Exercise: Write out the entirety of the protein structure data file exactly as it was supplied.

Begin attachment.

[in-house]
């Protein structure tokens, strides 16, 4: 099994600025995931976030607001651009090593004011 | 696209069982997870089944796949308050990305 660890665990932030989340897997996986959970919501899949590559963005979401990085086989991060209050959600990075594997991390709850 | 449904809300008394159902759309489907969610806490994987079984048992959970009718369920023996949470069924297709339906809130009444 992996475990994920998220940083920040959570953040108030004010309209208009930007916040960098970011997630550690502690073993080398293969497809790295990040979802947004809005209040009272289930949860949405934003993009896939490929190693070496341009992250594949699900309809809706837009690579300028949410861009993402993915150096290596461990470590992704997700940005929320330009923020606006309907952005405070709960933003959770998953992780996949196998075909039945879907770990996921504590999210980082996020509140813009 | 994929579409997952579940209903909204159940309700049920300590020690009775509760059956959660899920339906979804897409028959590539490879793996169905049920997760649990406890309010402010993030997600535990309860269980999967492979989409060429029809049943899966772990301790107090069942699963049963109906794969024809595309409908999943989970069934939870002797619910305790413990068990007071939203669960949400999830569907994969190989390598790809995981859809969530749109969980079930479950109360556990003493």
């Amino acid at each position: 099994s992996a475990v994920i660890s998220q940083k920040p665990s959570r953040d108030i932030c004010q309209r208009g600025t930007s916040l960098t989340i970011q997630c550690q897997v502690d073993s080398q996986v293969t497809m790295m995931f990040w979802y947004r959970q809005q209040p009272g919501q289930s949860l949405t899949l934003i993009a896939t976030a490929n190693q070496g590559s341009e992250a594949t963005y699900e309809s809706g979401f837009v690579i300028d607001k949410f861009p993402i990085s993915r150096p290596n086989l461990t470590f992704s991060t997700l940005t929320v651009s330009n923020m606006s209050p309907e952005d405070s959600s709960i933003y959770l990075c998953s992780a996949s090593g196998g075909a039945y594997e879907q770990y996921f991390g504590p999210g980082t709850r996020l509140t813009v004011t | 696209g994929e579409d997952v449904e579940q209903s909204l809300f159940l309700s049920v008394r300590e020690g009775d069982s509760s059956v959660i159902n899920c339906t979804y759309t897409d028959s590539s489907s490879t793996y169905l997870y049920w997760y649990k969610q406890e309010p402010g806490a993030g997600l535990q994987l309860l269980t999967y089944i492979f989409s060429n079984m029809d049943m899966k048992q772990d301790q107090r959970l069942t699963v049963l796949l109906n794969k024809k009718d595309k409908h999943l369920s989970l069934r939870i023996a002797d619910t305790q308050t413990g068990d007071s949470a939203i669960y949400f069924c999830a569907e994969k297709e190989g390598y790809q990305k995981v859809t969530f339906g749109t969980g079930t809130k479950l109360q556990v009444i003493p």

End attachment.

[in-house]
């Protein structure tokens, strides 16, 4: 099994600025995931976030607001651009090593004011 | 696209069982997870089944796949308050990305 660890665990932030989340897997996986959970919501899949590559963005979401990085086989991060209050959600990075594997991390709850 | 449904809300008394159902759309489907969610806490994987079984048992959970009718369920023996949470069924297709339906809130009444 992996475990994920998220940083920040959570953040108030004010309209208009930007916040960098970011997630550690502690073993080398293969497809790295990040979802947004809005209040009272289930949860949405934003993009896939490929190693070496341009992250594949699900309809809706837009690579300028949410861009993402993915150096290596461990470590992704997700940005929320330009923020606006309907952005405070709960933003959770998953992780996949196998075909039945879907770990996921504590999210980082996020509140813009 | 994929579409997952579940209903909204159940309700049920300590020690009775509760059956959660899920339906979804897409028959590539490879793996169905049920997760649990406890309010402010993030997600535990309860269980999967492979989409060429029809049943899966772990301790107090069942699963049963109906794969024809595309409908999943989970069934939870002797619910305790413990068990007071939203669960949400999830569907994969190989390598790809995981859809969530749109969980079930479950109360556990003493």
């Amino acid at each position: 099994s992996a475990v994920i660890s998220q940083k920040p665990s959570r953040d108030i932030c004010q309209r208009g600025t930007s916040l960098t989340i970011q997630c550690q897997v502690d073993s080398q996986v293969t497809m790295m995931f990040w979802y947004r959970q809005q209040p009272g919501q289930s949860l949405t899949l934003i993009a896939t976030a490929n190693q070496g590559s341009e992250a594949t963005y699900e309809s809706g979401f837009v690579i300028d607001k949410f861009p993402i990085s993915r150096p290596n086989l461990t470590f992704s991060t997700l940005t929320v651009s330009n923020m606006s209050p309907e952005d405070s959600s709960i933003y959770l990075c998953s992780a996949s090593g196998g075909a039945y594997e879907q770990y996921f991390g504590p999210g980082t709850r996020l509140t813009v004011t | 696209g994929e579409d997952v449904e579940q209903s909204l809300f159940l309700s049920v008394r300590e020690g009775d069982s509760s059956v959660i159902n899920c339906t979804y759309t897409d028959s590539s489907s490879t793996y169905l997870y049920w997760y649990k969610q406890e309010p402010g806490a993030g997600l535990q994987l309860l269980t999967y089944i492979f989409s060429n079984m029809d049943m899966k048992q772990d301790q107090r959970l069942t699963v049963l796949l109906n794969k024809k009718d595309k409908h999943l369920s989970l069934r939870i023996a002797d619910t305790q308050t413990g068990d007071s949470a939203i669960y949400f069924c999830a569907e994969k297709e190989g390598y790809q990305k995981v859809t969530f339906g749109t969980g079930t809130k479950l109360q556990v009444i003493p």